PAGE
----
Tag Archives: school transition

When the End is the Beginning

Today is a big day.

A bittersweet day.

RM is about to get on the bus with ‘Miss Joanne’ for the last time.  It will be the last time she goes to her preschool here in town — the last chance to hang out with her ‘typical peers’ there. 

“Buh-bye, Risdofer!” — “Ris” *clap* “dooo” *clap* “ER!” *clap* (Christopher)

Oh yeah, it’s ‘bye-bye’ to the incessant stimmy clapping of every syllable out of her mouth — thanks, Preschool Staff — way to go giving her THAT lovely perseverating gem.

This End is really a bright, new Beginning.

RM starts her new school on Monday — a school built just for her and her peers who need the kind of education that is tailored to their needs.  There will be ABA therapy, potty-training, and more speech therapy than you can imagine.  THEY WILL USE SIGN LANGUAGE WITH RM — BECAUSE THAT IS WHAT SHE USES — not whatever form of communication that is the cheapest and easiest for the district yet is lost on her. 

She will be in a school with a teacher-student ratio of 3:2.  That’s right folks — there are MORE teachers than students at this school.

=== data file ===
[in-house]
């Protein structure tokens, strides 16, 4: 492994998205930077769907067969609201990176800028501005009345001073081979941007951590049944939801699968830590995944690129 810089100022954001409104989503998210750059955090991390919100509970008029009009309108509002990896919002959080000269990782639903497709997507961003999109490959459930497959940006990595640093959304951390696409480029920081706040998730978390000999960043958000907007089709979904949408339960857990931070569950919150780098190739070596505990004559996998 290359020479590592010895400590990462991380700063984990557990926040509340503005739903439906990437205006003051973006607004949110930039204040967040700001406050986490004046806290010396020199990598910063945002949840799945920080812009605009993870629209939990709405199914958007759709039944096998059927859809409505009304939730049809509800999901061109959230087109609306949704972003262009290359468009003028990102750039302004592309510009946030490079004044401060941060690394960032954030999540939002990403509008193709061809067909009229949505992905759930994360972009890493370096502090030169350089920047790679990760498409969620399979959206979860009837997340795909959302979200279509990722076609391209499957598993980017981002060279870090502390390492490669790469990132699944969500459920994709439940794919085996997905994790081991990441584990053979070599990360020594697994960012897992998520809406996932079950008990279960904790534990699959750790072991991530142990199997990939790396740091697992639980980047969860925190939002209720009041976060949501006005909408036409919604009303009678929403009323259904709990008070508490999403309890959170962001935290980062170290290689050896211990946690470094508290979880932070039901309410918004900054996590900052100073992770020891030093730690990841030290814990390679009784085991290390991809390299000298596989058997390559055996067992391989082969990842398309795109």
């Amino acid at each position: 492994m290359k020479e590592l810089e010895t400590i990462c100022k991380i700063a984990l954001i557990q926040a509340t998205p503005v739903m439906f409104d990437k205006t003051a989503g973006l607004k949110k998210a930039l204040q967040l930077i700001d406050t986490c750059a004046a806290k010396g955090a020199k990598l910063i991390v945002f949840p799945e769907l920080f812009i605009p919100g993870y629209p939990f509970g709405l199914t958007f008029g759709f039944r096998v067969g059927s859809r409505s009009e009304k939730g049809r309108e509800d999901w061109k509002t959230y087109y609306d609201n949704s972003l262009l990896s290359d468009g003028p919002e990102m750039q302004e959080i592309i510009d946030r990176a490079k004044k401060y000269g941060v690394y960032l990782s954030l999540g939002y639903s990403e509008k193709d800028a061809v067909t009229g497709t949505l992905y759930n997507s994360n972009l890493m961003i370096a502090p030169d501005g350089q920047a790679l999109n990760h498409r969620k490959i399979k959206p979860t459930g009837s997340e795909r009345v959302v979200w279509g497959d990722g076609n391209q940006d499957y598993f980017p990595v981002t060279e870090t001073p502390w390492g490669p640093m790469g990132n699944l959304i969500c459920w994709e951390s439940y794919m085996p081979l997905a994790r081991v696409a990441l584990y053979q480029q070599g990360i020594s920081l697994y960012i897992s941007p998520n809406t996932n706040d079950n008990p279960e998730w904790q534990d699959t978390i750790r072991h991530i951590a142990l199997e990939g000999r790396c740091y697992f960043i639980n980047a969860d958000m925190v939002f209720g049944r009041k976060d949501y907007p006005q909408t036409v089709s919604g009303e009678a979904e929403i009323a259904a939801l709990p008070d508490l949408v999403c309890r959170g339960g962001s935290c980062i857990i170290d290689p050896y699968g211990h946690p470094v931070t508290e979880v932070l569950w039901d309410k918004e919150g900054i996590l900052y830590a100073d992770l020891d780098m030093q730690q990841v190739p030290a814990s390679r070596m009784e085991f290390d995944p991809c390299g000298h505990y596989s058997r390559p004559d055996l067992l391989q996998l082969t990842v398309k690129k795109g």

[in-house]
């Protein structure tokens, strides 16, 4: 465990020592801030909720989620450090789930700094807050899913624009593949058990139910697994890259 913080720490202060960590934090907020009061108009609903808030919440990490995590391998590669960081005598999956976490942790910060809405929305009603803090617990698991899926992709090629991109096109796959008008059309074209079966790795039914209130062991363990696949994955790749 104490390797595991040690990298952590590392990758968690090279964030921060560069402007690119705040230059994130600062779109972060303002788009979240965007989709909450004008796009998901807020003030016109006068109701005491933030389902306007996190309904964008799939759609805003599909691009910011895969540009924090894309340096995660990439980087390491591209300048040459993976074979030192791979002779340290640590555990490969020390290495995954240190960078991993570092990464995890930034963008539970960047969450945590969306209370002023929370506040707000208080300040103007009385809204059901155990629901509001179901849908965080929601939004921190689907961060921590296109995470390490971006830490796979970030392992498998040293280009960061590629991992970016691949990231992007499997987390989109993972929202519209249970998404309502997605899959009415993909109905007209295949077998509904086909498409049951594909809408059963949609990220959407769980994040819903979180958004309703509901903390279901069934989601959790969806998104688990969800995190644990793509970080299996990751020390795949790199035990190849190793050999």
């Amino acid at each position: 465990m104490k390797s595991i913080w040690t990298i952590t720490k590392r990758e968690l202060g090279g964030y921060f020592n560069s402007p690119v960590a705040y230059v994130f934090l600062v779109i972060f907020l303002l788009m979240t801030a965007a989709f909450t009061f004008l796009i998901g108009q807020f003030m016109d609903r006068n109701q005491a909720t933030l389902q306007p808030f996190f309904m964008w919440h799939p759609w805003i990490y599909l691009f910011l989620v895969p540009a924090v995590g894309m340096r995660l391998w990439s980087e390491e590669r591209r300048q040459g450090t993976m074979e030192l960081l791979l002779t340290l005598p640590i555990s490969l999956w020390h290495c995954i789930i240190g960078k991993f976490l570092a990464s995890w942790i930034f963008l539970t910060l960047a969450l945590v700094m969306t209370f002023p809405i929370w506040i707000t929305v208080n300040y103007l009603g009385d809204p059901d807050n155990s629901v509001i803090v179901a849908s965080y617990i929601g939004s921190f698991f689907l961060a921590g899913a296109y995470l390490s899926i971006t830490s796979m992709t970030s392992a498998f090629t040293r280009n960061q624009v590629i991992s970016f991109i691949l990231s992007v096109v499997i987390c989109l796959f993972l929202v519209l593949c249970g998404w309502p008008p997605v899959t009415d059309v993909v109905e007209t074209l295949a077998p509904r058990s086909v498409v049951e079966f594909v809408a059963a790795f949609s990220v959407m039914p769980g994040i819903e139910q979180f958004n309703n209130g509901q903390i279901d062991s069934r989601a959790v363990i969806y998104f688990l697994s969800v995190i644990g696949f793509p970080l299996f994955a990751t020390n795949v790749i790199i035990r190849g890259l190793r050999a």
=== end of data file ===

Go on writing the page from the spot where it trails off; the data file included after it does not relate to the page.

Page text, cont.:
How much does it cost you ask?

Well, it costs about $150,000 per year.  Yes — that is astronomical.  However, if the money wasn’t spent today, it would cost upwards of $3 million to care for her as she grows up without the help she needs now.  So that seems pretty reasonable to me. 

1 in 110 kids in the US — 1 in 88 military kids in the US.  The ‘tsunami’ of children growing up with autism is coming and it will wipe us out in the long run if we do not intervene NOW.

Ok — back to the bitersweet ‘goodbyes’ today.  I am grateful to RM’s teachers and how they have cared for her in the last two years.  I am sad that we couldn’t be closer because of the bully Sped Director.  I think RM’s teacher runs a tremendous preschool class — it just wasn’t working for RM.

So I will be picking up RM from her last day at preschool this morning, armed with handmade cards and presents for all who took such great care of her — I know they love my baby girl.  Who wouldn’t?

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